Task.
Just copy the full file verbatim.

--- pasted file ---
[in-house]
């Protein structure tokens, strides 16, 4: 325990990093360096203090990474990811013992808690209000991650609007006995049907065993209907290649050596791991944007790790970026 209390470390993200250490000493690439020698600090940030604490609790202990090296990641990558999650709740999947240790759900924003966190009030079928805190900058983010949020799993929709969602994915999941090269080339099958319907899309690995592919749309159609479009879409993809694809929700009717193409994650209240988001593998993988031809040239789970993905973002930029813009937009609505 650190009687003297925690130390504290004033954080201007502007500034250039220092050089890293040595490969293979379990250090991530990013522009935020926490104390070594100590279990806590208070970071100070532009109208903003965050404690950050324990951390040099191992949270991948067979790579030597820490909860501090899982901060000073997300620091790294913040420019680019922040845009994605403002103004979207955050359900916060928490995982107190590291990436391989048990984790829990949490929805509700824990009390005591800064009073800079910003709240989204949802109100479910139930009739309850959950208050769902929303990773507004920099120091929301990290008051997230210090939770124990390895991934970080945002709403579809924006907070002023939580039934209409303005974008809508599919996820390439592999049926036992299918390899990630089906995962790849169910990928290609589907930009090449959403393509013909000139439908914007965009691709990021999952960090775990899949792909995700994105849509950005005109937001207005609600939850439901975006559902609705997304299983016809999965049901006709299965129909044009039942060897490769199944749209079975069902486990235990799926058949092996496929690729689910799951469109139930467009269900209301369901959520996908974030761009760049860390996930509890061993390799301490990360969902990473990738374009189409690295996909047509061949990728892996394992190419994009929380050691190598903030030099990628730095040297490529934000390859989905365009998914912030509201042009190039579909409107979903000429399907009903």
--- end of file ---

[in-house]
């Protein structure tokens, strides 16, 4: 325990990093360096203090990474990811013992808690209000991650609007006995049907065993209907290649050596791991944007790790970026 209390470390993200250490000493690439020698600090940030604490609790202990090296990641990558999650709740999947240790759900924003966190009030079928805190900058983010949020799993929709969602994915999941090269080339099958319907899309690995592919749309159609479009879409993809694809929700009717193409994650209240988001593998993988031809040239789970993905973002930029813009937009609505 650190009687003297925690130390504290004033954080201007502007500034250039220092050089890293040595490969293979379990250090991530990013522009935020926490104390070594100590279990806590208070970071100070532009109208903003965050404690950050324990951390040099191992949270991948067979790579030597820490909860501090899982901060000073997300620091790294913040420019680019922040845009994605403002103004979207955050359900916060928490995982107190590291990436391989048990984790829990949490929805509700824990009390005591800064009073800079910003709240989204949802109100479910139930009739309850959950208050769902929303990773507004920099120091929301990290008051997230210090939770124990390895991934970080945002709403579809924006907070002023939580039934209409303005974008809508599919996820390439592999049926036992299918390899990630089906995962790849169910990928290609589907930009090449959403393509013909000139439908914007965009691709990021999952960090775990899949792909995700994105849509950005005109937001207005609600939850439901975006559902609705997304299983016809999965049901006709299965129909044009039942060897490769199944749209079975069902486990235990799926058949092996496929690729689910799951469109139930467009269900209301369901959520996908974030761009760049860390996930509890061993390799301490990360969902990473990738374009189409690295996909047509061949990728892996394992190419994009929380050691190598903030030099990628730095040297490529934000390859989905365009998914912030509201042009190039579909409107979903000429399907009903």